The Curious Case of Oxford Comma

Oxford Comma

The Basics First – What is an Oxford Comma?

(I’m surprised how a lot of people haven’t even heard of it!)

The Oxford comma, Serial comma, or Harvard comma is a comma placed immediately before a coordinating junction (‘and’ or ‘or’) in a list of three or more items. Take, for instance, these examples with three breakfast items:

I had bread, butter, and jam for breakfast today.

I had bread, butter and jam for breakfast today. 

The comma after ‘butter’ and before ‘and’ in the first sentence is the Oxford comma. Now, the meaning in both sentences is quite clearly understood, I had three items for my breakfast, namely – bread, butter, and jam. Simple! The usage of an Oxford comma doesn’t really make much of a difference here and the meaning is clear in both cases.

But now, consider this scenario:

Sam had Peter, a dentist, and a carpenter on his team.

Sam had Peter, a dentist and a carpenter on his team.

Do these two sentences convey similar meanings?

The first sentence means that there were four people in all – Sam, Peter, a dentist, and a carpenter – the meaning is perfectly clear!

On the other hand, the second sentence may mean there were just two people – Sam and Peter, while Peter was both a dentist and a carpenter. There is ambiguity in this sentence and those who don’t believe in Oxford comma may argue that there are, in fact, four people here too, and a comma before ‘and’ doesn’t really make any difference to the list!

Also Read: 11 Common Words You Might Be Using Wrong!

See how the omission of a Harvard comma may make Obama and Rihanna your parents (Lucky you!):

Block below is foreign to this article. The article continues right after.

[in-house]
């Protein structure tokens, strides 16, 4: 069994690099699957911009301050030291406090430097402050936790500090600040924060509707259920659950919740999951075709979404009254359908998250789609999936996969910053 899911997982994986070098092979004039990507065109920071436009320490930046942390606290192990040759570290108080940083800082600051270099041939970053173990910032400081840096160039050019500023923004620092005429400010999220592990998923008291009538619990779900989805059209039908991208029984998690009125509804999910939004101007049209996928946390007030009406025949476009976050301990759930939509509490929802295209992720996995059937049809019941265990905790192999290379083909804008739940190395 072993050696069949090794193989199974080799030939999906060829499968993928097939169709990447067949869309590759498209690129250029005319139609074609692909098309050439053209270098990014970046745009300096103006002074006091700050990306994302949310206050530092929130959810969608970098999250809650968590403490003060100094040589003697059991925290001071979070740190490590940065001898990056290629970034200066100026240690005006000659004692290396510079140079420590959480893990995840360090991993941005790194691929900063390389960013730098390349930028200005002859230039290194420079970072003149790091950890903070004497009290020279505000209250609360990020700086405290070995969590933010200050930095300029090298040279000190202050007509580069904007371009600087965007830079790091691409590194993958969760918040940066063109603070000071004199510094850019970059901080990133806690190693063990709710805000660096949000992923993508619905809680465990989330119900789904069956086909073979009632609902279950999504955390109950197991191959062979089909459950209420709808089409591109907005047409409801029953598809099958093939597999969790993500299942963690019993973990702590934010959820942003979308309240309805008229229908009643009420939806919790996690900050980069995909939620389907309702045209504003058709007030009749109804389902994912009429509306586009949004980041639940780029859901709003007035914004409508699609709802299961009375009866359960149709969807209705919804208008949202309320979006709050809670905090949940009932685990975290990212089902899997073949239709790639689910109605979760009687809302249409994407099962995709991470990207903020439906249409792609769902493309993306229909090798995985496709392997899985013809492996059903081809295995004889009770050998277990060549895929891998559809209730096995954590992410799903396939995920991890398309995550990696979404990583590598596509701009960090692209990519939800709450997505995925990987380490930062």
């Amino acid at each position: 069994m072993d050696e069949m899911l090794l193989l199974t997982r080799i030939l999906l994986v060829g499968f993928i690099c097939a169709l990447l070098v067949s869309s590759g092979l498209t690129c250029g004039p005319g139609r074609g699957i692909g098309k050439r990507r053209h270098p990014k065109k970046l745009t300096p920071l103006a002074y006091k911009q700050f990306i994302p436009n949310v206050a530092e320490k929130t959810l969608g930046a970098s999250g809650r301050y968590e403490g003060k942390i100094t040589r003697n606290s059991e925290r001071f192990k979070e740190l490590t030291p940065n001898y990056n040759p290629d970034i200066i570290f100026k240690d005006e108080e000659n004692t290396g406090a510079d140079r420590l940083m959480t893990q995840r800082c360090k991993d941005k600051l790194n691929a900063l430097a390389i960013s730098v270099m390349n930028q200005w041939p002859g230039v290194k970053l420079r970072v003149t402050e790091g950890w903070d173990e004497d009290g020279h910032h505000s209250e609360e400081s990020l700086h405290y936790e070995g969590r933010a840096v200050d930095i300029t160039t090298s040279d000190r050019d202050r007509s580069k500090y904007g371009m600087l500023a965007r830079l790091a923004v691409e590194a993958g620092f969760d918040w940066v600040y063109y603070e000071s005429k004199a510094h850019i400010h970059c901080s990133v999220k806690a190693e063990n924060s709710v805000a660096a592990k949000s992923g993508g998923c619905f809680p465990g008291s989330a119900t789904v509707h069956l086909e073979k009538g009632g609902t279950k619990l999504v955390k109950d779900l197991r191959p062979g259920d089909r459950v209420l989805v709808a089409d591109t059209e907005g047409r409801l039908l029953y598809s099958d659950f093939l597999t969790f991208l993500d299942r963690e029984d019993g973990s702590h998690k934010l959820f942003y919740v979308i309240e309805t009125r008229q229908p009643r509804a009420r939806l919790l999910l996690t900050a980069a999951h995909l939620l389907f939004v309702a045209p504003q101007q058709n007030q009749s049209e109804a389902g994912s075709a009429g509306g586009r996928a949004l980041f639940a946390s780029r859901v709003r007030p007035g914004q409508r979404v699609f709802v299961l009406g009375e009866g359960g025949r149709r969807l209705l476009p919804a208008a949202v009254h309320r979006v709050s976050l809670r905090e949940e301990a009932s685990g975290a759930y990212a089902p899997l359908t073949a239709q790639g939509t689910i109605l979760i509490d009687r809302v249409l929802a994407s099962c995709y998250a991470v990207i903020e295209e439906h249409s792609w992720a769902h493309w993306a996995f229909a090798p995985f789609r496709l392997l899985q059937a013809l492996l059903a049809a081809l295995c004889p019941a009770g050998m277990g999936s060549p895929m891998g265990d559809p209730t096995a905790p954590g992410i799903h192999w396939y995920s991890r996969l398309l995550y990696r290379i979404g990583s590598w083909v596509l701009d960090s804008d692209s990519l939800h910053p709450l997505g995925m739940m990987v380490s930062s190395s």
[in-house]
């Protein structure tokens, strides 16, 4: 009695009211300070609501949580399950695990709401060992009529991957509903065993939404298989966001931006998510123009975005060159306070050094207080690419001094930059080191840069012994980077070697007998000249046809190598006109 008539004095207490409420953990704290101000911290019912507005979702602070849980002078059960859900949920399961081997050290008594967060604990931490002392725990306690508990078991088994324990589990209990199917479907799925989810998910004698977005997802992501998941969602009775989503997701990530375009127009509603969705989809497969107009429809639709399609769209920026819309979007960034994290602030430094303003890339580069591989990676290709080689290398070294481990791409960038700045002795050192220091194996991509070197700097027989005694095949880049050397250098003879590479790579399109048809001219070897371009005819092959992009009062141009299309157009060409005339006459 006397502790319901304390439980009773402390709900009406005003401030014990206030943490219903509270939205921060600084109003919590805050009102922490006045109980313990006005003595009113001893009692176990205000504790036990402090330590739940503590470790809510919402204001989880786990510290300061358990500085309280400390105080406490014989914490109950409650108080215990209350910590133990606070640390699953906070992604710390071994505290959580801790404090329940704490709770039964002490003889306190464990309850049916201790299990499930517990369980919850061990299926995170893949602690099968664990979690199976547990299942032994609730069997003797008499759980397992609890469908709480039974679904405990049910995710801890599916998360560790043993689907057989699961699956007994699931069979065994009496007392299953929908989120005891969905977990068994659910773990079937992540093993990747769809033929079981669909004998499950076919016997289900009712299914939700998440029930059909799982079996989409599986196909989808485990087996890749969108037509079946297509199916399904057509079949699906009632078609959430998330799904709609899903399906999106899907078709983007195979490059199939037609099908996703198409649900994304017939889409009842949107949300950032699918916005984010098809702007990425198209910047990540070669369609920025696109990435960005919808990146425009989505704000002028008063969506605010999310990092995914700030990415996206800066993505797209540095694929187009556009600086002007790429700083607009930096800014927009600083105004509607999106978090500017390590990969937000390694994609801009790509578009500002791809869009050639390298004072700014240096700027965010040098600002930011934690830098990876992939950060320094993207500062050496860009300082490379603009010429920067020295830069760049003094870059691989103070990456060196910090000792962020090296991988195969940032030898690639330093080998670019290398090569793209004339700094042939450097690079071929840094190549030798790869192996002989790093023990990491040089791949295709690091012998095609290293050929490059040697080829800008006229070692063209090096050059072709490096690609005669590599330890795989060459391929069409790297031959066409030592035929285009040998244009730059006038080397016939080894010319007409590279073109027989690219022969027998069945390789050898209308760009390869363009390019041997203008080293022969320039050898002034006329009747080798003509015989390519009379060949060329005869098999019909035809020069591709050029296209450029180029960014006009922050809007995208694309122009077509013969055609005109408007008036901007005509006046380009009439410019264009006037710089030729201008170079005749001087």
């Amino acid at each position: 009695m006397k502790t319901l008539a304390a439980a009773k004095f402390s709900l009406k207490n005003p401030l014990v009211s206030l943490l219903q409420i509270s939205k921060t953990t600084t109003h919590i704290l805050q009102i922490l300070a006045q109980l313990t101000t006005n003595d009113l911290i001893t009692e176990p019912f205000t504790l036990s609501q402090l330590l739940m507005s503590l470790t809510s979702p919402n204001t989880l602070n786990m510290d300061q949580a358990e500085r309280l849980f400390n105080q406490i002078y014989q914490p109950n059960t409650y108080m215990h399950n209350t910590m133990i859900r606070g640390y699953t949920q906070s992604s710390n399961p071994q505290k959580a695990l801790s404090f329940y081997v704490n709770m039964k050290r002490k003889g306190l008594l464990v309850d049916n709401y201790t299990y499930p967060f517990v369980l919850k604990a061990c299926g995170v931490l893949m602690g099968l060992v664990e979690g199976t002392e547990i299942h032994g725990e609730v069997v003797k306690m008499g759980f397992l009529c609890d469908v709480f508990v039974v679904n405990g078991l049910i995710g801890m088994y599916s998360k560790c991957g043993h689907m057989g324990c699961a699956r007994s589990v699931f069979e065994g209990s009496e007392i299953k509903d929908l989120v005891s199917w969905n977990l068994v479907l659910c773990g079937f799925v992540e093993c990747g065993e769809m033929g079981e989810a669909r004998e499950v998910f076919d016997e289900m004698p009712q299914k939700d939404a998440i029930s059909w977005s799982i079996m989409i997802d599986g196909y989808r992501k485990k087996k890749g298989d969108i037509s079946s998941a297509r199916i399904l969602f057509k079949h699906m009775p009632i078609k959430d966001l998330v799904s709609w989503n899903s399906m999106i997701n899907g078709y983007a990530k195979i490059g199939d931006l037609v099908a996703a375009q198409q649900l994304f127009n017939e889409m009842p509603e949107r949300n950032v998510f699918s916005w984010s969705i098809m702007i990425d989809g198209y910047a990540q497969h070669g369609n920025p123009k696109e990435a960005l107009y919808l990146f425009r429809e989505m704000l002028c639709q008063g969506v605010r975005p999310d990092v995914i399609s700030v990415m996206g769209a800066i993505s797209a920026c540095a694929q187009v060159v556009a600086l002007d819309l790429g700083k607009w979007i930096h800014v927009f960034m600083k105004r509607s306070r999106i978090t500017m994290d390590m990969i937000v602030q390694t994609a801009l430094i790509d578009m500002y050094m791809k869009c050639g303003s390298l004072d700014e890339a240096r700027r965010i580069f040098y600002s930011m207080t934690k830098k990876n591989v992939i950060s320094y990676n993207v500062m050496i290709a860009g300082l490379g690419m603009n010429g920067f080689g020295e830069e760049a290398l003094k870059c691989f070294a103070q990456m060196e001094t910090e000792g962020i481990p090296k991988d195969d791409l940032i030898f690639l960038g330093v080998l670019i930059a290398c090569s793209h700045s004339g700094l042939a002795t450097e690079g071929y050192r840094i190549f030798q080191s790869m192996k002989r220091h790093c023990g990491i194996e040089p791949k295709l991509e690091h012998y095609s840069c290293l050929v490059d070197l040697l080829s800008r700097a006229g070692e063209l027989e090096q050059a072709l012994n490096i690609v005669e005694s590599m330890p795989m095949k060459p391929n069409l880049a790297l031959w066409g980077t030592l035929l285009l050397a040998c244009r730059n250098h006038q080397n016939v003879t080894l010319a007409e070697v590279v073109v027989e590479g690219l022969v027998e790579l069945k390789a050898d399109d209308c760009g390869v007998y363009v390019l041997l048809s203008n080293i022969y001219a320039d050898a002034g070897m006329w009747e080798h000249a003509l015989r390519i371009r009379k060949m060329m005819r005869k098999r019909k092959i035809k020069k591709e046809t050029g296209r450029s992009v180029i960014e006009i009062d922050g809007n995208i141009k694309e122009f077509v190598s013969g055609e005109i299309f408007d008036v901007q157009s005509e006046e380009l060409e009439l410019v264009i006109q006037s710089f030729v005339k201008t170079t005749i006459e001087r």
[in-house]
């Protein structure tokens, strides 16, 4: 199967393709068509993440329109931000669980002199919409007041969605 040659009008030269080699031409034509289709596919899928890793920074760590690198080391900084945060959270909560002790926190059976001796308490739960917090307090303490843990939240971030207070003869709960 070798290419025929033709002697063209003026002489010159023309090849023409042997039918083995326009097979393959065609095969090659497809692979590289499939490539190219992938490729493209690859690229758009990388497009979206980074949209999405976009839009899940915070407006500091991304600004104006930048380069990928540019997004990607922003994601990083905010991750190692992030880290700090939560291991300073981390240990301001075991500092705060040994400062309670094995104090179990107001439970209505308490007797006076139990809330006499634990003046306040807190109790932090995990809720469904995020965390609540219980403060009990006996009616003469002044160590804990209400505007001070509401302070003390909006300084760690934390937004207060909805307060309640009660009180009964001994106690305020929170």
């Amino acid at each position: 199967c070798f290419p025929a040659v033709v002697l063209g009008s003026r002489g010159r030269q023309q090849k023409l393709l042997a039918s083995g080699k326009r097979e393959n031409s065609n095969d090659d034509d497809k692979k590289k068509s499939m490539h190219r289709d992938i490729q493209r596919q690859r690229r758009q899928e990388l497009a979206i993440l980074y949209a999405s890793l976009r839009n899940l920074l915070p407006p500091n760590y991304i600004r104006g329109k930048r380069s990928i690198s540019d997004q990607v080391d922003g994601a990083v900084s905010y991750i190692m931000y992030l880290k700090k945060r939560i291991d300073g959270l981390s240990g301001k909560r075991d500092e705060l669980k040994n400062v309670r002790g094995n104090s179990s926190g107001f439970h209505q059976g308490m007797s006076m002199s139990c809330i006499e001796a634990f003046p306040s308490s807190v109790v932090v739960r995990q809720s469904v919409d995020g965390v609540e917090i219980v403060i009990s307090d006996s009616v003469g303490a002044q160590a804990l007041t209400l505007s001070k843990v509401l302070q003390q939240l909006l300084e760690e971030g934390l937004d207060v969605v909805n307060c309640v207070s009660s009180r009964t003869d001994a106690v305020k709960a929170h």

It is, in fact, a reality that there is no certain rule pertaining to the use of the Oxford comma and you are free to choose whether you would like to use it in your sentences, or not. But, in the end, the whole motive behind writing something is that the meaning should be clear to the people reading it. Heard about the example of the lack of the Oxford comma in Maine’s labour laws that cost the company $5 million in lawsuits?

An interesting read: How a company lost $5 million due to the lack of an Oxford comma.

Are you on Team Oxford Comma?

I am a staunch supporter of the Oxford comma and I tried to find out what people thought about it; how many of them resonated with my thinking, and how many thought it was plain pretentious. For this, I posted a question on LinkedIn asking people in my network for their valuable comments on the subject. I received hundreds of responses.

Most of the professionals who engaged in a conversation had something valuable to say and add to the subject. But I won’t say the whole LinkedIn family was united on the usage of the Oxford comma; a number of people had their own valid reasons for not using it.

Here are some of the comments I received from the experts in the field:

I am a huge fan of the Oxford comma, and unless specified otherwise, I always use it because it very specifically separates items in a list, rarely leaving any room for confusion –  Puja Lalwani

Yes, I think it’s essential to use the #OxfordComma. As when you want to differentiate and separate items in a list, it becomes easier for the reader to know how the pauses work and what are the items. Additionally, it looks organized – Pratyusha Das

Well, I prefer not to use #oxfordcomma much as it gives an impression that you about to write  more for the list but eventually you stop and end up with “and” along with the last name for the list –  Sameeksha Pardeshi

Unless you are writing for some specific publication, it’s totally up to you to use Oxford comma. But sometimes skipping it may create misunderstandings on the readers’ prospects who are possessive about its use. For instance, I can say that I love my friends, Harry Potter and parents. In this case, many readers may think that my friends are my parents and Harry Potter.